Linux Distributions that Use the Debian Package Manager by Default
Linux comes in many different distributions or "distros" - each with its own sets of features, advantages, and package managers. When it comes to package managers, one of the most common is the Debian package manager (dpkg). Out of the box, Debian and Ubuntu both utilize dpkg by default to install, update, configure, and manage software packages.
An Overview of Debian and Ubuntu
Debian is one of the oldest and most influential Linux distributions still in active development today. First released in 1993, it prioritizes stability, security, and user freedom. Debian strictly adheres to the Linux Filesystem Hierarchy Standard (FHS) and only distributes entirely free and open-source software.
Ubuntu sprang forth as a Debian-derived distro in 2004, focusing more on usability and frequent release cycles rather than only stability like its parent OS. Canonical Ltd. and the Ubuntu community develop Ubuntu cooperatively. It dominates the Linux desktop and cloud computing markets.
Both Debian and Ubuntu:
Are open-source operating systems built on top of the Linux kernel
Adhere to Linux Standards like FHS to maintain compatibility
Utilize the dpkg package manager and APT framework by default
Have access to the comprehensive Debian software repositories
Are highly customizable and extensible systems
In short - Debian prides itself on being the universal base distro while Ubuntu aims to bring Linux to human beings. But their shared roots are undeniable.
Debian Package Manager - dpkg
The dpkg package manager provides the baseline functionality for installing, removing, and managing deb packages in Debian-based distros. But by itself, it lacks some convenient features for accessing, upgrading, and configuring software sources easily.
That is why most Debian distributions utilize it in combination with:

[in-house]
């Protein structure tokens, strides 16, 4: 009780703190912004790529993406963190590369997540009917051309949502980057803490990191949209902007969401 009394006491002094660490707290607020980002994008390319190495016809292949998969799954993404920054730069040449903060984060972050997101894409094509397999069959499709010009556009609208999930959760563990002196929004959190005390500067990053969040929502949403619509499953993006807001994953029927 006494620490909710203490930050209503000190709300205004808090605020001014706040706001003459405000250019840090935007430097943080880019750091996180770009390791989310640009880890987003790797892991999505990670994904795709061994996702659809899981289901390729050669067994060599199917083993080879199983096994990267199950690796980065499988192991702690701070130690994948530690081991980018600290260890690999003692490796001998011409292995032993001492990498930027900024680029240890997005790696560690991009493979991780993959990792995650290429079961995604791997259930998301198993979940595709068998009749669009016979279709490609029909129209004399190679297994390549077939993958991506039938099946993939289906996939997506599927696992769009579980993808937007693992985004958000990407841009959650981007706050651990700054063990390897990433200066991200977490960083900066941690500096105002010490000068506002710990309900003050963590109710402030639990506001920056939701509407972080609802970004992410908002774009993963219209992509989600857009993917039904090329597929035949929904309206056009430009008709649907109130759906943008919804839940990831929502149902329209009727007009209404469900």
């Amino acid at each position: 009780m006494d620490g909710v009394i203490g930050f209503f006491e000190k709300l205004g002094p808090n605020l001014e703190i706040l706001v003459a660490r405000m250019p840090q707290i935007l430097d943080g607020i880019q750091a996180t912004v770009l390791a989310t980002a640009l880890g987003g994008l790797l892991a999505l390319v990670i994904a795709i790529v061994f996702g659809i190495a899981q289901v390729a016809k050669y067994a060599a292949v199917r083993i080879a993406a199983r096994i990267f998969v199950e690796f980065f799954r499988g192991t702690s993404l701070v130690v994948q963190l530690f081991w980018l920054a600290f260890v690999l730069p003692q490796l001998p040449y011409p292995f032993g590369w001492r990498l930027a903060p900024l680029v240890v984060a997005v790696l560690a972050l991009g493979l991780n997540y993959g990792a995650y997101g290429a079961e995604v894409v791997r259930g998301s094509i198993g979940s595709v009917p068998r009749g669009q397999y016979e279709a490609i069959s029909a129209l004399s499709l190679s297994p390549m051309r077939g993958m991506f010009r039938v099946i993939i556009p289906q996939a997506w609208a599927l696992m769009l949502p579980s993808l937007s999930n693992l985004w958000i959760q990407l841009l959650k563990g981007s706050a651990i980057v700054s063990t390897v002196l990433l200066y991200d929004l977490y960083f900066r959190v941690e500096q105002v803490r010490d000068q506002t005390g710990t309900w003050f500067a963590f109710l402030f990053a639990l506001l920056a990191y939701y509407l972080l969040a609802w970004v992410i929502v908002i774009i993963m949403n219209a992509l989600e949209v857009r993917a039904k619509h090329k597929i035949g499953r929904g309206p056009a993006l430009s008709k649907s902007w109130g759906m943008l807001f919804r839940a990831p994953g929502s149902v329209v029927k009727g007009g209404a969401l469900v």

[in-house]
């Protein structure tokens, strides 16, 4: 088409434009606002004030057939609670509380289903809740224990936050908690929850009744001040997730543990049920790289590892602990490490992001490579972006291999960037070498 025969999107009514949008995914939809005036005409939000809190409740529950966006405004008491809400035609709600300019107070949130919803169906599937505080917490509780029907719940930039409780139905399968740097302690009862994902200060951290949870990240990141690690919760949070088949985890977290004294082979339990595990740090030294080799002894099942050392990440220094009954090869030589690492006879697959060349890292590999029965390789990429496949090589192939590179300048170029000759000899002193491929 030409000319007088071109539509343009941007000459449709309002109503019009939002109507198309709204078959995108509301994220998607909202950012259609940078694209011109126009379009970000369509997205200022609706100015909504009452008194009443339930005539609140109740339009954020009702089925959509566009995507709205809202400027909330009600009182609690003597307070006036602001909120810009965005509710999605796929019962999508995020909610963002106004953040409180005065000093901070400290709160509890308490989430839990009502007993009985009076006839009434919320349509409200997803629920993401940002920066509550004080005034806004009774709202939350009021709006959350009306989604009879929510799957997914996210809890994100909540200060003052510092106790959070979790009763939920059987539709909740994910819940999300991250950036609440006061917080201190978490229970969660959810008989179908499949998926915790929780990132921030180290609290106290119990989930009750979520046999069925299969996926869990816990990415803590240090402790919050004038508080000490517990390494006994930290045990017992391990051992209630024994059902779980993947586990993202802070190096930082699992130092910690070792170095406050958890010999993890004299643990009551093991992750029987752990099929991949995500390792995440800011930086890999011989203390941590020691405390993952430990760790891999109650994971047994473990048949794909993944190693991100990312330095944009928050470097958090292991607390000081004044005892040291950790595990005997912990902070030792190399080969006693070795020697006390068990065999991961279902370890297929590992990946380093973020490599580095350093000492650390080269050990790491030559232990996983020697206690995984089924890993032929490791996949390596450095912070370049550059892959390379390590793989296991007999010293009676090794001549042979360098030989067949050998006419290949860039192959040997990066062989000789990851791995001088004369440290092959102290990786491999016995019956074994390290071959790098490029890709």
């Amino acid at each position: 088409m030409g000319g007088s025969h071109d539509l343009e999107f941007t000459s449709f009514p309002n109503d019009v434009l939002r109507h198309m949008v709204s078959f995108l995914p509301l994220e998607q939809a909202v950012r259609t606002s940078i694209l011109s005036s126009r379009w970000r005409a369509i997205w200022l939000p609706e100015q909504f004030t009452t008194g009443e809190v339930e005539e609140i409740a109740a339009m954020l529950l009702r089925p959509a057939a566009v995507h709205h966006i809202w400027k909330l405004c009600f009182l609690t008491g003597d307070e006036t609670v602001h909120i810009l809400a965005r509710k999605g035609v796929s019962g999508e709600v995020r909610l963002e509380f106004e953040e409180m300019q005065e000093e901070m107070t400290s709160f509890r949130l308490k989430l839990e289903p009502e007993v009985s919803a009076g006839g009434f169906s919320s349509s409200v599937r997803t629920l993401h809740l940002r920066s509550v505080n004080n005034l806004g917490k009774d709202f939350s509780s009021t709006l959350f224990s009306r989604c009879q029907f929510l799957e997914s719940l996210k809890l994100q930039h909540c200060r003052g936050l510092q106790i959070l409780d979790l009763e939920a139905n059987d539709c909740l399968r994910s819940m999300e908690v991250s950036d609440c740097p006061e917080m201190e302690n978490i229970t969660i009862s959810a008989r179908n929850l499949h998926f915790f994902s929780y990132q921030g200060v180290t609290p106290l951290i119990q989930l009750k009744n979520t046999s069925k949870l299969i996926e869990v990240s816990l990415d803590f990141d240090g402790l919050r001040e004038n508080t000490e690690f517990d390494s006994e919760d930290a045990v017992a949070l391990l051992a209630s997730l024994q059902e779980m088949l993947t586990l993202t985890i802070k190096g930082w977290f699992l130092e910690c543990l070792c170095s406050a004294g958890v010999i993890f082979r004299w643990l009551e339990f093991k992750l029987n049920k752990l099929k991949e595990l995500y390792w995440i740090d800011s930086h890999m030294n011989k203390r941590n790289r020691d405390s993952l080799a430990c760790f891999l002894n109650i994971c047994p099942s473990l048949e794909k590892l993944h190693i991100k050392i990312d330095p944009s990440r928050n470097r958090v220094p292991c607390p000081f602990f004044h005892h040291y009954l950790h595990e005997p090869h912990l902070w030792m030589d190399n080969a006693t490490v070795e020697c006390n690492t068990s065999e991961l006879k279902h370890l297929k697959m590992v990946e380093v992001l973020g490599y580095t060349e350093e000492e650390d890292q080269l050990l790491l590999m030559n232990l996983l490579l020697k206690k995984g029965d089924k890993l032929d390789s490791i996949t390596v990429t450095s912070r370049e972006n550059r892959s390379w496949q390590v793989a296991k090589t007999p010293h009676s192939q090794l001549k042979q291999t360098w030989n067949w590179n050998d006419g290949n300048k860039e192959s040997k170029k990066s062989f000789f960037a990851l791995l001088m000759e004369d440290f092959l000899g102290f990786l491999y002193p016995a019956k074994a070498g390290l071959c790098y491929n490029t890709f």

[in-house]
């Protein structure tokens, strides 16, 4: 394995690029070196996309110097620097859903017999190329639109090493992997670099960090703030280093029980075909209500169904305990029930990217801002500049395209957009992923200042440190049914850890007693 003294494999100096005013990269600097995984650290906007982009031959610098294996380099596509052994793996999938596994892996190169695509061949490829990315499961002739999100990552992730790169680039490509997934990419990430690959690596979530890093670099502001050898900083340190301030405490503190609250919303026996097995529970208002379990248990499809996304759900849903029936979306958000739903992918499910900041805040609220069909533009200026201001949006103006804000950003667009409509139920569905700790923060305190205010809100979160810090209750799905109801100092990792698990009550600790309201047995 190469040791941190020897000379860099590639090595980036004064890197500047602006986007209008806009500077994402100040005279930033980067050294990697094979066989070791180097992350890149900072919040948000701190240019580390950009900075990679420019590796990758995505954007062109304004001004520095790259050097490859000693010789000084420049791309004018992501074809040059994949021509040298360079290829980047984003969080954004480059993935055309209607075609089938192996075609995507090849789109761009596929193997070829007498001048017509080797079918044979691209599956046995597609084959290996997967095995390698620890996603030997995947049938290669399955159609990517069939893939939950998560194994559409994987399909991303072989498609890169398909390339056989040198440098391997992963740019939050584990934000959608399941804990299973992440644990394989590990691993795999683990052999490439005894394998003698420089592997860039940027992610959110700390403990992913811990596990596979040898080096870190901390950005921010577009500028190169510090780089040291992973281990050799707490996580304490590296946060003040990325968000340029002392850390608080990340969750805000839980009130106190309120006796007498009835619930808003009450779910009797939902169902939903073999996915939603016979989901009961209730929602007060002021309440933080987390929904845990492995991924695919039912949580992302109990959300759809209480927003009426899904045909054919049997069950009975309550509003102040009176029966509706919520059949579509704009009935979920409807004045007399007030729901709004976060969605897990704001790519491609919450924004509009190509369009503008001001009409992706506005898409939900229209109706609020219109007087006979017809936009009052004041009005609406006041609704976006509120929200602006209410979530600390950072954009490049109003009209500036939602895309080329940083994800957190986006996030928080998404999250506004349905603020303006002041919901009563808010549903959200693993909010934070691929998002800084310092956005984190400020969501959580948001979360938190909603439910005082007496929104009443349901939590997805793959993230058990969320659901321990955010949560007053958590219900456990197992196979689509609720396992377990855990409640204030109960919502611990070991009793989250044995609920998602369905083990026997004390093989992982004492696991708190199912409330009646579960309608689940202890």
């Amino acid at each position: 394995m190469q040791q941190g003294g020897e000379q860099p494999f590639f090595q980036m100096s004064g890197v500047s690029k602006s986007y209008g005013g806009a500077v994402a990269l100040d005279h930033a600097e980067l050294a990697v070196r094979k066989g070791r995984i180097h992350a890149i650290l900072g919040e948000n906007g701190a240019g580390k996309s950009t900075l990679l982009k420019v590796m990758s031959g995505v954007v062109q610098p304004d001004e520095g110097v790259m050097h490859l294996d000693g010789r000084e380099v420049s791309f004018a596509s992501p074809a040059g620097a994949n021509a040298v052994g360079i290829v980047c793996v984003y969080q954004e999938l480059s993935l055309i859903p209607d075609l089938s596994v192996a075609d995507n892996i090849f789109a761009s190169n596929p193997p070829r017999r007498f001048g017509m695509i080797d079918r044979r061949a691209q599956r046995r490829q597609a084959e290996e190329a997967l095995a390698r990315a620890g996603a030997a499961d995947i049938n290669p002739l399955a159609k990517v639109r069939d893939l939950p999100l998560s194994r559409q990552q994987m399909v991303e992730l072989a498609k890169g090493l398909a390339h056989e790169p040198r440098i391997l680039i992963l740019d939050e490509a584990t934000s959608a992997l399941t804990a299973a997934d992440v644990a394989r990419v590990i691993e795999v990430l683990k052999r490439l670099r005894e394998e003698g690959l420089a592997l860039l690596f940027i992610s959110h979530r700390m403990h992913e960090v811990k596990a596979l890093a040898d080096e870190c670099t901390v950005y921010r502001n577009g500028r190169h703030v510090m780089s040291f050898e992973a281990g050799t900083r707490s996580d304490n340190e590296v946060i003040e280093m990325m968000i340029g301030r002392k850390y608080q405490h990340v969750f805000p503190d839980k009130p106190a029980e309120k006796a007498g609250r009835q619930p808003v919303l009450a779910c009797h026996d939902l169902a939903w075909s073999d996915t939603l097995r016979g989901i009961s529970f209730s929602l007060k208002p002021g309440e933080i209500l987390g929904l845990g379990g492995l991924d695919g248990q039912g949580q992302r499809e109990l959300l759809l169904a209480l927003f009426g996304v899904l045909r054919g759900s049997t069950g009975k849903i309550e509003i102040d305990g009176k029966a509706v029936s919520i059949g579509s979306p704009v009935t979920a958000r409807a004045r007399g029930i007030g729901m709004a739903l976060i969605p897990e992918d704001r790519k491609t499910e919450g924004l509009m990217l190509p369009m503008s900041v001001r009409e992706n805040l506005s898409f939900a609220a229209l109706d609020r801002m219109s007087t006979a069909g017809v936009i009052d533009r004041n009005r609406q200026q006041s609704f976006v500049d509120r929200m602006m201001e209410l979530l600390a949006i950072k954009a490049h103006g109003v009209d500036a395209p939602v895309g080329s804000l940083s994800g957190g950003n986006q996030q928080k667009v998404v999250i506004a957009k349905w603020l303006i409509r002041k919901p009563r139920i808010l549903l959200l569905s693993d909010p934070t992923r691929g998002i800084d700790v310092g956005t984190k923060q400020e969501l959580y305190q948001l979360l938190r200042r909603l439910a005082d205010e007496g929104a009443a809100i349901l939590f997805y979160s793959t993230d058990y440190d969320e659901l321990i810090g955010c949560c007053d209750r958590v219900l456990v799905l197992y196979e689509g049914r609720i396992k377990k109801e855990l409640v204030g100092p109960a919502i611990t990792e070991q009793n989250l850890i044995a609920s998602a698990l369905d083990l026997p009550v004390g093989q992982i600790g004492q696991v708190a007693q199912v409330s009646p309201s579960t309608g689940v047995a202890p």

APT - the Advanced Package Tool Framework
APT frontends - higher level package managers like apt-get and apt
APT handles tasks like:
Retrieving packages from remote repositories
Resolving software dependencies
Downloading and authenticating packages
Seamlessly using dpkg in the background
This gives users an easy way to install and update packages without worrying about dependencies or sources. The apt package manager serves as the high-level frontend most Ubuntu users are familiar with today.
So in summary - Debian and Ubuntu both use dpkg combined with APT, making software management easy and versatile. The Debian repositories contain over 60,000 packages of free and open-source software with validated origins - perfect for securely customizing your Linux installation to your needs.
Trying APT and dpkg on Debian or Ubuntu
If you're new to Linux, firing up a Debian or Ubuntu live environment is a great way to test drive dpkg and APT functionality. Follow these steps to attempt installing or removing a test package from the command line:
Download an ISO image of Debian or Ubuntu and create bootable installation media with Rufus
Boot your computer from the installation media to launch the "Try Debian/Ubuntu" live session
Open the terminal emulator and run
apt updateto refresh your package source index
Install a test package like nginx with
apt install nginx
Verify successful installation with
dpkg -l nginx
Optionally remove the test package with
apt remove nginx
This will let you interact with dpkg and APT hands-on without making permanent changes to your system right away. Feel free to repeat the process of installing and removing other software packages from the vast Debian repositories.
Debian and Ubuntu offer new and experienced Linux users alike a robust way to manage free software. Their use of the dpkg package manager combined with the APT framework gives the power of extreme customization. Follow the same reliable package management practices utilized by sysadmins across countless servers and desktops. Take Debian or Ubuntu for a test drive today!